Friday, 30 October 2015

We're going MAD for digital data!

The plight of paper based surveys and data collection is well known to many researchers out there, where data written on paper needs to be later entered into a digital spread, such as excel. This duplicates that number of times and people handling the data before it is analysed and reported on. This can introduce errors into the data and it can be months after the data is collected before the researcher or project leader can see what is actually happening in the field.

A farmer having his photo being taken using Survey CTO. Source: Jack Hetherington

Monday, 26 October 2015

Soil building for fun and profit in Kiribati and Tuvalu

“Coral gravels are soils too, you know”

We are gathered in South Tarawa, the main town of the Republic of Kiribati, to launch an ACIAR-funded project on solving the challenges facing food crops on coral atolls of Kiribati and Tuvalu.

The project is part of a package that includes an International Fund for Agricultural Development (IFAD) project, 'The Outer Islands Food and Water Project', aimed at improving food security and livelihoods on the atoll islands.

The ACIAR project 'Improving soil health, agricultural productivity and food security on atolls', “soil health” for short, is a partnership between the Ministry of Environment, Land and Agricultural Development (Kiribati), the Secretariat for Pacific Communities (SPC), the University of Tasmania, the University of Adelaide, and the Department of Agriculture (Tuvalu).

Photo of Tokintekai Bakineti directing implementation of a trial in Kiribati. Source: Siosiua Halavatau

Tuesday, 20 October 2015

Milking more profits for farmers in Pakistan

Pakistan is the fifth largest producer of milk in the world and that production comes from 9 million smallholder dairy farms.  Typically a household will own 2-4 dairy cattle and each of those might produce around 5 litres of milk per day (compared with 20 litres/day for cows in Australia). 
Male calves from these farms are usually left to fend for themselves, with very high mortality.  Demand for milk and meat in Pakistan is increasing rapidly creating market opportunities for poor households if production and marketing constraints can be overcome.

In October this year a dairy research and development program under the Australian-funded Agriculture Sector Linkages Program, showcased the very significant improvements in dairy production and marketing that are possible in Pakistan.  Through action research with women and men farmers in 56 villages and 12 schools, the program evaluated 20 management improvements.  Of these, 7 were shown to have high potential to improve milk and meat productivity for smallholder farmers. The research found that with only simple changes in cow management the weight gain of calves increased five-fold, reaching 350+ grams/d and mortality was reduced to less than 5%.  Milk productivity also increased by over 20%.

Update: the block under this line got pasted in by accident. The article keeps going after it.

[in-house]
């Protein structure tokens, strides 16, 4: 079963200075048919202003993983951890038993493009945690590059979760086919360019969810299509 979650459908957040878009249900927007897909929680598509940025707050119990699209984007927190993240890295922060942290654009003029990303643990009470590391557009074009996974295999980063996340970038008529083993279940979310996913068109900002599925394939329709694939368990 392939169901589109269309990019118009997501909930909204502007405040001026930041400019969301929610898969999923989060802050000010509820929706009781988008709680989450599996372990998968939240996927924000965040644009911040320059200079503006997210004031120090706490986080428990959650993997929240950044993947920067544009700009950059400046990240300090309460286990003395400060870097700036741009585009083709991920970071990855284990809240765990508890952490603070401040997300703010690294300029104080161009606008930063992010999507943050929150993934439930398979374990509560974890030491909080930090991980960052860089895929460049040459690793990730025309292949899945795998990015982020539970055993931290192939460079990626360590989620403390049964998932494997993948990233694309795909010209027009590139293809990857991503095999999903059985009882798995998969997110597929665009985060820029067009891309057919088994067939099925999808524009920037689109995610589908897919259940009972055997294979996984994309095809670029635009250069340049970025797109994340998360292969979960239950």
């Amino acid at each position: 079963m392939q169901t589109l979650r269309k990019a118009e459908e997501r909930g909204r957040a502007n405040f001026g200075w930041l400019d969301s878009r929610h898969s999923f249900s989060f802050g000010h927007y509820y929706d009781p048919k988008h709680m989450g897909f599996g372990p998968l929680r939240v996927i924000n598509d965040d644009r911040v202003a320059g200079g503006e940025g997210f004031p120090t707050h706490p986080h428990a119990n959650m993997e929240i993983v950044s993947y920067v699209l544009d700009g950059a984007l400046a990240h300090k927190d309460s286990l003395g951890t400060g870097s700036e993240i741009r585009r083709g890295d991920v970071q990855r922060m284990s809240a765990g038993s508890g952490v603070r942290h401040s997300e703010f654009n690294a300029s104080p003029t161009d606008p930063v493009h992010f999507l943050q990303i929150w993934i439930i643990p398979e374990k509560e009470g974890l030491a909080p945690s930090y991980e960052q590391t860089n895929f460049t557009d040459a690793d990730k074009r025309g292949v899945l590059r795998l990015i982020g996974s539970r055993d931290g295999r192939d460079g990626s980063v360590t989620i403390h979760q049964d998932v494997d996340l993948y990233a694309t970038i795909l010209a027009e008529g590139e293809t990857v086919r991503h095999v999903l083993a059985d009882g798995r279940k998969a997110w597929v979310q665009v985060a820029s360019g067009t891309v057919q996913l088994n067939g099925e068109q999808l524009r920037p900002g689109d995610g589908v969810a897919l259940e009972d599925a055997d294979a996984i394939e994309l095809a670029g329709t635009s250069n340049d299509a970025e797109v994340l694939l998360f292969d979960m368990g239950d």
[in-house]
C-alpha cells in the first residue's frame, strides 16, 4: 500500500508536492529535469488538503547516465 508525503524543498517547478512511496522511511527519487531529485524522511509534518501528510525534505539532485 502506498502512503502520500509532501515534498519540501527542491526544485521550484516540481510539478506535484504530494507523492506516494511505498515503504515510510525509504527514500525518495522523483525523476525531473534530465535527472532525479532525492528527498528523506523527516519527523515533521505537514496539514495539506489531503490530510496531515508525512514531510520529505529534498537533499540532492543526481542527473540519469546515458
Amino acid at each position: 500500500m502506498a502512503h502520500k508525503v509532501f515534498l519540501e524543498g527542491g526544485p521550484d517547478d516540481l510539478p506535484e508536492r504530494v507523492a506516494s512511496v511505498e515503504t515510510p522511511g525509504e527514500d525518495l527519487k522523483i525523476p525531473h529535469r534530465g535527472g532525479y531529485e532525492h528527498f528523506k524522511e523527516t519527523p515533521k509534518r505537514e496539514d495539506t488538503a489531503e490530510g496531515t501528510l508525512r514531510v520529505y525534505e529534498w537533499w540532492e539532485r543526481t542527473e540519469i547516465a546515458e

Photo: Mandy Gyles

Friday, 16 October 2015

Showcasing ASLP Phase-II

The Australian-Pakistan Agriculture Sector Linkages Program (ASLP) was launched in 2006 with a budget of A$6.6 million. The goal of ASLP was to transfer knowledge and expertise, alleviate poverty, increase research and development (R&D) and increase agricultural extensions. ASLP was then extended to ASLP phase-II for an additional 5 years, which concluded on 30 September 2015.
Left to right: Nadeem Ajmal (PARC), Dr Ejaz Qureshi (ACIAR), Dr Iftikhar Ahmad (ACIAR PAC member), H.E.Margaret Adamson (High Commissioner to Pakistan), Seerat Asghar (Secretary MNFSR), Sikandar Hayat Khan Bosan (Federal Minister for MNFSR) and Dr Malik Zahoor Ahmed (Director General/Project Director NAPHIS). Source: Fariza Kamran

Wednesday, 14 October 2015

World Food Week: The importance of an interdisciplinary approach to food security

As the world acknowledges World Food Week this week (12–16 October), it is a timely reminder to recognise world food problems and the struggle against hunger, malnutrition and poverty. This year’s theme of ‘Social protection and agriculture: breaking the cycle of rural poverty’ complements a recent visit to ACIAR by four women who are involved in interdisciplinary research on food security.

Left to right: Ir Sarini Niputu, Dr Wende Maulaga, Dr Hilda Lumbwe and Dr Joanita Jong. Credit: ACIAR

Monday, 12 October 2015

The International Mango Symposium – a wonderful networking experience

International scientific meetings are an important part of the ‘impact pathway’ for ACIAR projects, providing project teams a forum for sharing their results with other researchers and industry partners. Perhaps even more importantly, however, such meetings provide a tremendous opportunity for building the capacity of project researchers. Through the formal presentations, they hear about the latest research results from other countries; during the tea breaks and meal times, they have the opportunity to exchange ideas informally with global leaders in their research area; and through field visits to farms and industry partners, they encounter local best practice and gain practical ideas to try out in industry development in their own countries.

Dr Randy Ploetz gives the plenary address on mango disease. Source: Richard Markham